Water Quality Monitoring Results

The results of monitoring in 2021 are shown in the tables below. These results are for parameters regulated by the federal and state agencies.

View general information about our water quality reports, including archived results from previous years. For other water quality information, please see our extensive water quality web pages or call (206) 615-0827. We can also send you a list of the more than 200 compounds for which we tested but did not find in our surface water supplies, including unregulated contaminants.

Water quality monitoring data can be difficult to interpret. To make all the information fit, we used many acronyms that are defined below the table. In Seattle, if you live south of Green Lake, your water probably comes from the Cedar. Areas north of Green Lake usually receive Tolt water. Each source can provide water to other areas in Seattle if needed.

 

2021 Monitoring Results

Cedar River

  EPA’s Allowable Limits Levels in Cedar Water
Detected Compounds Units MCLG MCL Average Range Typical Sources
Raw Water
Total Organic Carbon ppm NA TT 0.62 0.35 to 0.96 Naturally present in the environment
Finished Water
Turbidity (cloudiness) NTU NA TT 0.29 0.17 to 1.97 Soil runoff
Arsenic ppb 0 10 0.42 0.36 to 0.52 Erosion of natural deposits
Barium ppb 2000 2000 1.52 1.49 to 1.54 Erosion of natural deposits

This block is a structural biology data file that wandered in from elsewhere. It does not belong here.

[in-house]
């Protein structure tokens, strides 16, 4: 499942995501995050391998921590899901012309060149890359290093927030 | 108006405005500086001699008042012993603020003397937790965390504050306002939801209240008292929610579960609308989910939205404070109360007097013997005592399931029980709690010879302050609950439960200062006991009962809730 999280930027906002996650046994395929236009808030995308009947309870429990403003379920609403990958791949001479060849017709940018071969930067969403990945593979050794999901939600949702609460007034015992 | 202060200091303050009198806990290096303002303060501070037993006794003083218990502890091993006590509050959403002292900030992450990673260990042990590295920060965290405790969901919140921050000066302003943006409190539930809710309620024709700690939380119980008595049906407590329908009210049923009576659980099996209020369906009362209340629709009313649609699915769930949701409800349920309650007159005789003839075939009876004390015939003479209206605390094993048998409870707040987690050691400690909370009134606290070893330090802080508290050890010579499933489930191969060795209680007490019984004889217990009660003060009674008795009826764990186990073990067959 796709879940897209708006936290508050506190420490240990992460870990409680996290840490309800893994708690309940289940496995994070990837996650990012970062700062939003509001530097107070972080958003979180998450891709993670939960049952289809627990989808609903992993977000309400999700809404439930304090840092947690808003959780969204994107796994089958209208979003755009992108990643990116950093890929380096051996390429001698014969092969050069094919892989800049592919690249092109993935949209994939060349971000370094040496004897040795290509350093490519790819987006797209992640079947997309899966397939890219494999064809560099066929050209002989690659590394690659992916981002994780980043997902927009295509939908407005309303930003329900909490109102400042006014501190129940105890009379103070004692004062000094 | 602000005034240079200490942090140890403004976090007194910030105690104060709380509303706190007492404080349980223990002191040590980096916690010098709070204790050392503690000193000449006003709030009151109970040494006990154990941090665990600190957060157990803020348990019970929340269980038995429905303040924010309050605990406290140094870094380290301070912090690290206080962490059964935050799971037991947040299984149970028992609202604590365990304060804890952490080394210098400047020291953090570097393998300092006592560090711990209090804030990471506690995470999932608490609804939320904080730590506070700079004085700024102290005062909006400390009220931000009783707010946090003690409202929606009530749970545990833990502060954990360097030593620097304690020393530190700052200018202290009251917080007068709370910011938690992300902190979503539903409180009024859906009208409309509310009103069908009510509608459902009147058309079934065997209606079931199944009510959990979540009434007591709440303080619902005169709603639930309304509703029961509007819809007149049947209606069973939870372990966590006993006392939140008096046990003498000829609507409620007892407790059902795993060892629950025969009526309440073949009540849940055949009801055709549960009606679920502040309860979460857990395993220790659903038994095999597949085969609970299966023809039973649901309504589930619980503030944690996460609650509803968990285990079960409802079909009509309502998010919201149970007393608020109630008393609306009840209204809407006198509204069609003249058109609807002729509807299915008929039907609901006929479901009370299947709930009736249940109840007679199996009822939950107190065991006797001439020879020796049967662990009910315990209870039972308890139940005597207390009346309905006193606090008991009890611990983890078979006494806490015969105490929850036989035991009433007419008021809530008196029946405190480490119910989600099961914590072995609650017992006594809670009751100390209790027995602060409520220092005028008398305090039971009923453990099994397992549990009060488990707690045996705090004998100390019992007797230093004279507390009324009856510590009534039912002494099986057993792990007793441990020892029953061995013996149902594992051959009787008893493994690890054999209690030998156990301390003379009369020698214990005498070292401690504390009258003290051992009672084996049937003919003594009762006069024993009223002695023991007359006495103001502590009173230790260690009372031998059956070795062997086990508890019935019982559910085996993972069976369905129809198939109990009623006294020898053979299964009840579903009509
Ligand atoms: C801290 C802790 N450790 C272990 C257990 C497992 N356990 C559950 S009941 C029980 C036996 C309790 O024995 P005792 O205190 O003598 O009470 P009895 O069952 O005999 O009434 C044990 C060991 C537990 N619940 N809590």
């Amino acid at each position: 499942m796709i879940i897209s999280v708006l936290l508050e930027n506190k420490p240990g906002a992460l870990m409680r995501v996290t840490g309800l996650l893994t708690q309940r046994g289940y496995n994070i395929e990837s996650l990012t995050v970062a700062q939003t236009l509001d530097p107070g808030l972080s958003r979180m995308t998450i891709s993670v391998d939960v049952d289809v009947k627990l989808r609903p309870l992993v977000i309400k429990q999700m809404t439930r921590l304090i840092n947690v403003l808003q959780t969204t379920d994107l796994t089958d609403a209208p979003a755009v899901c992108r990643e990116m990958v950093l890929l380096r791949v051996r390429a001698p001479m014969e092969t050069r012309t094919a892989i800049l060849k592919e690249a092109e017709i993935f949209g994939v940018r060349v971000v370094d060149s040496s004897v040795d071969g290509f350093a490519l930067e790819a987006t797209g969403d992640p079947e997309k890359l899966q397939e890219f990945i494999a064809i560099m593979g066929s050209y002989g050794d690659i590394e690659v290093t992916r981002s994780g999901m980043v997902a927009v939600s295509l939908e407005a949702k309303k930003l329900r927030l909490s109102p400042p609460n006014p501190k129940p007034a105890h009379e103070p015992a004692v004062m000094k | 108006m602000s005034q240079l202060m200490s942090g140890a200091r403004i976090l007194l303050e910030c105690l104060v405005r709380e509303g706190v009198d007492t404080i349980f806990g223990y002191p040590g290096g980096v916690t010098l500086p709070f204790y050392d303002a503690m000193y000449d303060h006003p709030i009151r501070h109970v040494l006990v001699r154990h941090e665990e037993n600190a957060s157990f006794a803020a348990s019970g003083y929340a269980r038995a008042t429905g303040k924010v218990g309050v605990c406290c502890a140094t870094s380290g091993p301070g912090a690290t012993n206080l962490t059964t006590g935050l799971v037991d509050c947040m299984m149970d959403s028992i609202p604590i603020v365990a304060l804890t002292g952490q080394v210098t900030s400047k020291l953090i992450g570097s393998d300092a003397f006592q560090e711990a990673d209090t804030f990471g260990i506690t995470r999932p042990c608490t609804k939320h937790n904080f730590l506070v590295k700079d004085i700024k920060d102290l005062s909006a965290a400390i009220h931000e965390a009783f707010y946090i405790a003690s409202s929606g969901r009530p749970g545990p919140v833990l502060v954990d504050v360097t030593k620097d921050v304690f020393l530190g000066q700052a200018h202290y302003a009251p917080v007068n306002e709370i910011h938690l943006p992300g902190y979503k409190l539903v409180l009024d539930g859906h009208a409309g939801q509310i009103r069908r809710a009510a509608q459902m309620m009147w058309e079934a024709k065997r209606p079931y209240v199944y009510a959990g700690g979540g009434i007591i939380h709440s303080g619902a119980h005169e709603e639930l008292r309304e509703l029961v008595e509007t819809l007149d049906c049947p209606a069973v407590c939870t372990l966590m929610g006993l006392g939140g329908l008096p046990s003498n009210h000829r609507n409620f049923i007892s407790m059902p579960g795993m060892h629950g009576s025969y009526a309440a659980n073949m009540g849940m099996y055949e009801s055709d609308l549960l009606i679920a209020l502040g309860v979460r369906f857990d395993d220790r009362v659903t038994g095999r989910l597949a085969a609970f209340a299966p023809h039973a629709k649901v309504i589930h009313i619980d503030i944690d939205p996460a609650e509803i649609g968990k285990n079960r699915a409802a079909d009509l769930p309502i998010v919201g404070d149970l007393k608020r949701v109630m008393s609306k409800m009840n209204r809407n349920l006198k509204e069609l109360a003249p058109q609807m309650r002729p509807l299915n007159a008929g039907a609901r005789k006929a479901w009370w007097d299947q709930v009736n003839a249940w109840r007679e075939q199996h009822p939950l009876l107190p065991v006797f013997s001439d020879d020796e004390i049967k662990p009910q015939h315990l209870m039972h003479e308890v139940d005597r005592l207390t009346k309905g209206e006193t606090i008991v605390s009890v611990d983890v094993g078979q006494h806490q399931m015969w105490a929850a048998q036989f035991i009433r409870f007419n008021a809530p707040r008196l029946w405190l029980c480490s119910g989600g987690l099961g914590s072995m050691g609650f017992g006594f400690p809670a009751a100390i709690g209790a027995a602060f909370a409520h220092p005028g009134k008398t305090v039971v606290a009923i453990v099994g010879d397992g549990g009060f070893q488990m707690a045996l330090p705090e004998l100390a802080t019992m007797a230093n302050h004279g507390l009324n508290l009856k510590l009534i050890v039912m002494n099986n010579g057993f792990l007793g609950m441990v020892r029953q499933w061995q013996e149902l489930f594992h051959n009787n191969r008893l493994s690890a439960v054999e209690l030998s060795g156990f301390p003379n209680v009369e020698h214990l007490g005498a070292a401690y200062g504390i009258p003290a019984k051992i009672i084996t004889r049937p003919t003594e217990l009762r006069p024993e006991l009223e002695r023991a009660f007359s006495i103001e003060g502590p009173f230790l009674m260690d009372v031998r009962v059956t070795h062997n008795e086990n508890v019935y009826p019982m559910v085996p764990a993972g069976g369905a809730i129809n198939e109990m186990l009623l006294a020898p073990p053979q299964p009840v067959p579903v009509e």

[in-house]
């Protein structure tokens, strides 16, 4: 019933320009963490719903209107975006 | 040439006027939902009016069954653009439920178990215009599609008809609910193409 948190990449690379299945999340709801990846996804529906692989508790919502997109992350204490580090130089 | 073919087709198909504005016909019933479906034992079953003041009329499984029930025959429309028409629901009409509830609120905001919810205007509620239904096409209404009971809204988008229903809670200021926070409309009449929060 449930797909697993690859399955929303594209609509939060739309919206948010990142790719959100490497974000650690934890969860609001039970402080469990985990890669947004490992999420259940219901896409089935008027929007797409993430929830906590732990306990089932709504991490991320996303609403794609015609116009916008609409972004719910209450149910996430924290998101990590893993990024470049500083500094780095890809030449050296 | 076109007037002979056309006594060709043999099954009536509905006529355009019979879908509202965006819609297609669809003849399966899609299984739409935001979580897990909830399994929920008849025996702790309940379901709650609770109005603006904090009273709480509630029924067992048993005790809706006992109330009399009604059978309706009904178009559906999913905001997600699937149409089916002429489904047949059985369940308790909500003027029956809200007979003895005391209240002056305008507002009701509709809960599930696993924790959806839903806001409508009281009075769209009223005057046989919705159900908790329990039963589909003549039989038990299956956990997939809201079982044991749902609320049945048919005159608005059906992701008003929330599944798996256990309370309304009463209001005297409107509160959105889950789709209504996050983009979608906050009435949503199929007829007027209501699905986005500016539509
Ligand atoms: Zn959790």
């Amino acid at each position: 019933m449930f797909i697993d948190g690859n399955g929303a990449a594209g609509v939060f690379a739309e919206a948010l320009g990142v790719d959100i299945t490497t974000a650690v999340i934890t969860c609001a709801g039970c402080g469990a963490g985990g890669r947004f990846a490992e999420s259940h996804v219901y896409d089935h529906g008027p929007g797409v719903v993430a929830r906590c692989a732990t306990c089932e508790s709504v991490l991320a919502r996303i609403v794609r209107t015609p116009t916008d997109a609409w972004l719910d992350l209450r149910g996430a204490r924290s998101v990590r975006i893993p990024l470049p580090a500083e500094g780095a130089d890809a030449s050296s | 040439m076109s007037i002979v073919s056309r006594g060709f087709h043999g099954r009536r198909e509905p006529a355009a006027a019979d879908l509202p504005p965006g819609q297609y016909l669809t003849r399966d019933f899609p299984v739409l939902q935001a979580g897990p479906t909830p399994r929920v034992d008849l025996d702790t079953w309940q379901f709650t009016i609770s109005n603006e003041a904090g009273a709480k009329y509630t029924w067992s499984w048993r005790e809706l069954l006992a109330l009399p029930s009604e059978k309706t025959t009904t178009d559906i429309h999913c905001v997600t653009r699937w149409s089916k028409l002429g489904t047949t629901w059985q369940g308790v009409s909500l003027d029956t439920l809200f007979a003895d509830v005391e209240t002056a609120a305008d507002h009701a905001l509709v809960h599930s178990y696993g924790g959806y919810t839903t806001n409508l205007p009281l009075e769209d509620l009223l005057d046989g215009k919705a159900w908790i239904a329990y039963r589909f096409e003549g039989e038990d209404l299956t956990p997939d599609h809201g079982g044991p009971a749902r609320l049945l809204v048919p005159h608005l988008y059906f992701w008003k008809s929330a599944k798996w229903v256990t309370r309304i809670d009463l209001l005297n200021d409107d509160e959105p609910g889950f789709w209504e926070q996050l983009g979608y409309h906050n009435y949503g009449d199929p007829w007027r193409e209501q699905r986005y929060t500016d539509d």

Bromate ppb 0 10 ND ND By-products of drinking water disinfection
Fluoride ppm 4 4 0.7 0.6 to 0.8 Water additive that promotes strong teeth
Radium 228** pCi/L 0 5 0.6 ND to 1.15 Erosion of natural deposits
Total Trihalomethanes ppb NA 80 45 23 to 59 By-products of drinking water chlorination
Haloacetic Acids(5) ppb NA 60 41 15 to 60
Chlorine ppm MRDLG=4 MRDL=4 Average = 1.15
Range = 0 to 2.1
Water additive used to control microbes

** Initial samples showed a slight detection.  Follow-up samples showed no detections.

 

 

Tolt River

  EPA’s Allowable Limits Levels in Tolt Water
Detected Compounds Units MCLG MCL Average Range Typical Sources
Raw Water
Total Organic Carbon ppm NA TT 1.09 0.94 to 1.4 Naturally present in the environment
Finished Water
Turbidity (cloudiness) NTU NA TT 0.03 0.02 to 0.24 Soil runoff
Arsenic ppb 0 10 0.27 0.23 to 0.31 Erosion of natural deposits
Barium ppb 2000 2000 1.22 1.17 to 1.32 Erosion of natural deposits
Bromate ppb 0 10 0.7 ND to 8 By-products of drinking water disinfection
Fluoride ppm 4 4 0.7 0.6 to 0.8 Water additive that promotes strong teeth
Radium 228** pCi/L 0 5 0.8 ND to 1.69 Erosion of natural deposits
Total Trihalomethanes ppb NA 80 49 20 to 63 By-products of drinking water chlorination
Haloacetic Acids(5) ppb NA 60 41 17 to 53
Chlorine ppm MRDLG=4 MRDL=4 Average = 1.15
Range = 0 to 2.1
Water additive used to control microbes

** Initial samples showed a slight detection.  Follow-up samples showed no detections.

 

 

Lead and Copper Monitoring Results

Parameter and Units MCLG Action Level+ 2019
Results++
Homes Exceeding Action Level Source
Lead, ppb 0 15 2 0 of 52 Corrosion of household plumbing systems
Copper, ppm 1.3 1.3 0.11 0 of 52
+ The concentration of a contaminant which, if exceeded, triggers treatment or other requirements which a water system must follow.
++ 90th Percentile: i.e., 90 percent of the samples were less than the values shown.

Lead is an important topic when it comes to the safety of your drinking water. If present, elevated levels of lead can cause serious health problems, especially for pregnant women and young children.

 

Sources of Lead